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Double Blind Magazine

Double Blind Magazine

Issue No 5

In Issue 5, we explore not only what it means to do psychedelics, but what it means to live psychedelically. Who are we in our deepest moments of clarity? And what does it mean to put those realizations into action? Inside the issue, we cover the future of MDMA godfather Sasha Shulgin's legacy, what happens when psychedelics throw us into spiritual crisis, and what curandera Maria Sabina’s life teaches us. As we come out of the psychedelic trip that was the pandemic, we’ve been prompted to question our values—and hope that the stories between the pages of Issue 5 help you query and solidify your values, too

Issue No 4 

It’s now widely accepted among folks in the field that psychedelics will be legal in the next decade. So now, the question becomes: what will that look like? In our fourth issue, we speak to the leading psychedelic drug development companies in an attempt to answer this question. We also highlight indigenous voices with an homage to Amazonian artist Pablo Amaringo and a feature on the Huichols, a native group to Mexico, that’s fighting to preserve the land where they’ve been collecting peyote for generations. Find all this, plus practical advice like how to come out to friends and family as a psychedelic user, and much more

Issue No 2

In DoubleBlind's second issue, we cover the latest developments in the rapidly expanding psychedelic movement. Reporter Zach Sokol explores why decriminalizing psychedelics—and growing your own mushrooms—is the best way to combat "corporadelics" (yes, that's a thing). We also look at ayahuasca for conflict resolution among Israelis and Palestinians; the rise of men's healing circles; and the beauty of female friendship, across generations. Buy the issue now for these stories, poetry, photography, art, and so much more.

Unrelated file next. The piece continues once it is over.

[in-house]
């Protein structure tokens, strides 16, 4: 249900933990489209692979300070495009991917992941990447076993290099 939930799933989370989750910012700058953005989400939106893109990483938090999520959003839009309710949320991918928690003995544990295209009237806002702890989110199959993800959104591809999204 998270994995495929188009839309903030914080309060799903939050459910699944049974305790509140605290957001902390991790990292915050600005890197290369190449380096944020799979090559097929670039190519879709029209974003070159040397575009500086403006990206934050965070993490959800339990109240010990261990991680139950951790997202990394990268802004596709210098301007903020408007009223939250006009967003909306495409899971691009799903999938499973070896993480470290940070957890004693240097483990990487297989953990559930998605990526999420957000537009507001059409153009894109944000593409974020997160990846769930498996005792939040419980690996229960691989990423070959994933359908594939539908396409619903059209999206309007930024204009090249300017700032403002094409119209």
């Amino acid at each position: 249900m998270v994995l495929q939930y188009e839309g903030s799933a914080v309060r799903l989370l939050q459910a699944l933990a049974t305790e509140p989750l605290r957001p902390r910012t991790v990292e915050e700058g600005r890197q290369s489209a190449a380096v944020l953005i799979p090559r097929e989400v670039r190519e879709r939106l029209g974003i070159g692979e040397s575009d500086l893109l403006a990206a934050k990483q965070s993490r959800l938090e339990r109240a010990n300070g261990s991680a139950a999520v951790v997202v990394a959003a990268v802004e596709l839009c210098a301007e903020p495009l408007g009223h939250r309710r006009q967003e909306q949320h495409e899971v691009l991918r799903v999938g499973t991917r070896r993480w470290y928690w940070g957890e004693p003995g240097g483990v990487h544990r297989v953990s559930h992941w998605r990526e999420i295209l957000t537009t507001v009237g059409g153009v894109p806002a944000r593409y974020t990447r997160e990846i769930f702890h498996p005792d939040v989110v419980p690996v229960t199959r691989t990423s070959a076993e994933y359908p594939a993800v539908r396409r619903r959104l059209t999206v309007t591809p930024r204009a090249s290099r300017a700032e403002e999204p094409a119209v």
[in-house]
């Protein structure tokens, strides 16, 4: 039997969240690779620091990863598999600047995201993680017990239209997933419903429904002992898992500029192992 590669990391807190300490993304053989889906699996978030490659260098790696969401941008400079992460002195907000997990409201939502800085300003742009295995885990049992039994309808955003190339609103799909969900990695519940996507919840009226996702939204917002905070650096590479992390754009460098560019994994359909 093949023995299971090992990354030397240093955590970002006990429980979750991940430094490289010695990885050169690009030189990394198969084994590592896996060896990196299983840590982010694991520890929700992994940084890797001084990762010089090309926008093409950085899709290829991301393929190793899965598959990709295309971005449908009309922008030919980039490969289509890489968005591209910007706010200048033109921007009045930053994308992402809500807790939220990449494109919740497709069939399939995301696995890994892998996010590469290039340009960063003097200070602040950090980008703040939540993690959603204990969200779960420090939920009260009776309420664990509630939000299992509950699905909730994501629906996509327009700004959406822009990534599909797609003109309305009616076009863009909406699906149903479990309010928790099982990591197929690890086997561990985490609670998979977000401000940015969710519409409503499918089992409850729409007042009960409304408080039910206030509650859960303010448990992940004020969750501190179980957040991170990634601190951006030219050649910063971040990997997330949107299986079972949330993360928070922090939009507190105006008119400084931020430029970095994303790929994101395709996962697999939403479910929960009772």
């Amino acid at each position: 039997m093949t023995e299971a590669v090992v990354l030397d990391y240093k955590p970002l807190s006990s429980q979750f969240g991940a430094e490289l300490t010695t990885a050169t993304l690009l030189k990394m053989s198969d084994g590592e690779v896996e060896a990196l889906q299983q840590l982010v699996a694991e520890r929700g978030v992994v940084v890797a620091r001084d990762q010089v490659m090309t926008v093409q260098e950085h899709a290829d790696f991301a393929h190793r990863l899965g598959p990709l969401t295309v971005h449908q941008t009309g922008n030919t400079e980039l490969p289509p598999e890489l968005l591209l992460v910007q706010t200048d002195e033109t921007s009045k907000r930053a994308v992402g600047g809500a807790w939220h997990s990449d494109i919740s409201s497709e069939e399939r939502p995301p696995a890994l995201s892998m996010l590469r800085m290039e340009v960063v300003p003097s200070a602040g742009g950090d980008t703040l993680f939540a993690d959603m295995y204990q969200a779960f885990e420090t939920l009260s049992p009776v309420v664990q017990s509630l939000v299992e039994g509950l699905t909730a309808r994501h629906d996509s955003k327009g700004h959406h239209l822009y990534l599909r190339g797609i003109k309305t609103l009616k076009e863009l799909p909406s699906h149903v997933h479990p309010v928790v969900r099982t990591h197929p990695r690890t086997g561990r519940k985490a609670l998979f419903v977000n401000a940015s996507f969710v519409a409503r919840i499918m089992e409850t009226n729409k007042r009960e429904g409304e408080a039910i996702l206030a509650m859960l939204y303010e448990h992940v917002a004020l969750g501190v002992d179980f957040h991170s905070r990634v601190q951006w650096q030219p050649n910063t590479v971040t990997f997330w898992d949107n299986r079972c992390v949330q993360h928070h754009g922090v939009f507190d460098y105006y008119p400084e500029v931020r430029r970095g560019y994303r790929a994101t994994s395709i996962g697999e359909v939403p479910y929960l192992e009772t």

Meet The Maker: Doubleblind is a provocative digital media company and biannual print magazine that covers stories about psychedelics and how it is intertwined with mental health and environmental justice. Listening to the indigenous communities that use and preserve these traditions, and shedding light on the people in our society who need it most but may not have access. They are here to speak to curious and craving fresh perspectives, not the veteran tripper or evangelizing, or anti-drug. Covering things from the depression epidemic, corporatization of medicine and the collective.